Strictly for the Korngold curious
How often do you hear a Korngold piece that is not the violin concerto? Well, here’s a chance. You’ll have to fly to Glasgow for it but, hey – it’s Korngold, it’s Shakespeare, when will you get another chance? Photo: The Adventures of Robin Hood” (a broadcast of Erich Korngold’s music for the film, with Basil […]
Breaking: opera links up with science geeks… and more
The Glyndebourne opera festival is about to announce live screenings of three productions at the Science Museum in London. Breakthrough? Well it’s not penicillin but it’s rare bridge thrown across what C P Snow called the Two Cultures. Glyndebourne, under Gus Christie’s and David Pickard’s enlightened leadership, is breaking out of the arts ghetto and […]
Who wins, who loses, from Berlin's slap in Salzburg's face
In the truculent post-War history of the Salzburg festivals, no more resounding slap in the face has been seen than the one delivered by the Berlin Philharmonic Orchestra this weekend. After 45 years’ uninterrupted service, the Berlin players gave the festival 12 months’ notice which, in the slow-moving world of festival management, is rather like […]
Levine cancels Berlin
James Levine has pulled out of two Berlin concerts next week. Usual reasons. Daniel Barenboim steps in. Here‘s the German source.
Breaking: Berlin Philharmonic cuts links with Salzburg festival
The Berlin Philharmonic Orchestra has announced that it is quitting the Salzburg Easter Festival, after next year. Apparently, it has been made a better offer by the festival at Baden-Baden and the musicians voted to take the money. They demanded that Salzburg put on four new productions at Easter, knowing full well that there was […]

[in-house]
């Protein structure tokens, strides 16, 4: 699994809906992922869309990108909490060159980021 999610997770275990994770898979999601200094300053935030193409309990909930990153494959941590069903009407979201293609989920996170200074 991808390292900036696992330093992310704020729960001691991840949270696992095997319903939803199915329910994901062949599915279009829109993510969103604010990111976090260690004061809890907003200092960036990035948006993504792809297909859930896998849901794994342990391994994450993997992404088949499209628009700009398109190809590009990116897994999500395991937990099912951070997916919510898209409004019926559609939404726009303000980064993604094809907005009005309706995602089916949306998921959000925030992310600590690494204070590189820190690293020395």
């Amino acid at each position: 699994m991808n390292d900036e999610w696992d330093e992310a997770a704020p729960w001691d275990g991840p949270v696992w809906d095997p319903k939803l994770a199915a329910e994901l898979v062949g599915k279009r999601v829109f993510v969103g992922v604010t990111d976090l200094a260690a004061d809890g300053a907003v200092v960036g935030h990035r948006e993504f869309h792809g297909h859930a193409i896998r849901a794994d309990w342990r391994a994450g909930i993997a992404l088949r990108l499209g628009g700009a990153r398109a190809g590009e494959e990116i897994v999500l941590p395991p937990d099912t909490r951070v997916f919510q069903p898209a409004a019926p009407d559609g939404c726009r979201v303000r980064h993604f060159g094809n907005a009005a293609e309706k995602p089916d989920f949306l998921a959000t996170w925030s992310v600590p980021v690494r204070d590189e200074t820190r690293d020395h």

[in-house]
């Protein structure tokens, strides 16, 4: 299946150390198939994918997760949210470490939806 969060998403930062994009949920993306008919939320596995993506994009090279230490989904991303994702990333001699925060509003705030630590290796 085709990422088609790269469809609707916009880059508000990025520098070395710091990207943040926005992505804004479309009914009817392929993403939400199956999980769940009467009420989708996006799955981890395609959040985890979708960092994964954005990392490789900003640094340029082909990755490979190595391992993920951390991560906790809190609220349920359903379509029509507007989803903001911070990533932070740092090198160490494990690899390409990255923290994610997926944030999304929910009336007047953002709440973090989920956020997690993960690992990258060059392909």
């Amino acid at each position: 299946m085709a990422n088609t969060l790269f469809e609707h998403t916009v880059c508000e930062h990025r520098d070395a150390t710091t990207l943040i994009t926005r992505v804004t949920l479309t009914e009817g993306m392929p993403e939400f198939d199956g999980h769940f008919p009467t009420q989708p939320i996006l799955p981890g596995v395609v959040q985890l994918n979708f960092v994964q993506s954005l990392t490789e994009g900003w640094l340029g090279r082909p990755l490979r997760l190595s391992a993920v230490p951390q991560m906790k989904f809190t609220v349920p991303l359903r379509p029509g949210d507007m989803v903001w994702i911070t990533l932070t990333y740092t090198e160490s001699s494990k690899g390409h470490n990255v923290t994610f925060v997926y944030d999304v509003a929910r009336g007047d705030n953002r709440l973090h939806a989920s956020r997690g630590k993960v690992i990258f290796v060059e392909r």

Another orchestra pulls out of Japan
The National Orchestra of Lyon in France, with conductor Jun Märkl, have cancelled next month’s tour of Japan after ‘extensive consultations with musicians and staff’, who expressed ‘disquiet’ about travelling in the recent earthquake and tsunami zone. The musicians of Lyon had received assurances that there was no risk to life or health. They had also […]
Sad news: Bernard Greenhouse is dead
The cellist of the Beaux Arts Trio from its foundation in 1955 to his retirement 32 years later, has died at Cape Cod, aged 95. With pianist Menahem Pressler and violinist Daniel Guilet (succeeded in 1968 by Isidore Cohen), he formed part of the busiest piano trio on record, the most popular and authoritative. Menahem […]
A first for Carnegie Hall – but who knows?
There’s going to be some ice broken at Carnegie Hall on May 30. The Danish accordionist Bjarke Mogensen will be making his debut in works by Sofia Gubaidulina, Sergei Prokofiev, Domenico Scarlatti, a world premiere by the young British composer, Nick Martin, as well as works by the Danish composers Martin Lohse and Ole Schmidt. It appears to be […]
Met stars crash out of Japan
Jonas Kaufmann and Olga Borodina have withdrawn from the Met’s tour of Japan. Borodina has ‘vocal issues’. Kaufmann’s excuse? ‘Personal reasons’. Oh, so that’s all right then. Music director James Levine is already out for all the obvious reasons. This tour is stating to feel more than a little half-hearted. The replacements for the two […]
So who is the lady in the Glyndebourne lake?
Bookmakers across Sussex are taking bets on the identity of the charming young lady on the left in Grayson Perry’s festival cover. Since superinjunctions are being sought by several eminent singers of the recent past, some of whom should feel seriously flattered by the representation, the best we can do is narrow down the search […]
Koreans bring comfort music to Japan
The appalling euphemism ‘comfort women’ has soured relations between Japanese and Koreans ever since the occupying power abused human rights on an appalling scale during the Second World War. But time can heal, and so does music. The Korean conductor Myung Whun Chung was in Japan with the Czech Philharmonic when the earthquake and tsunamis struck. […]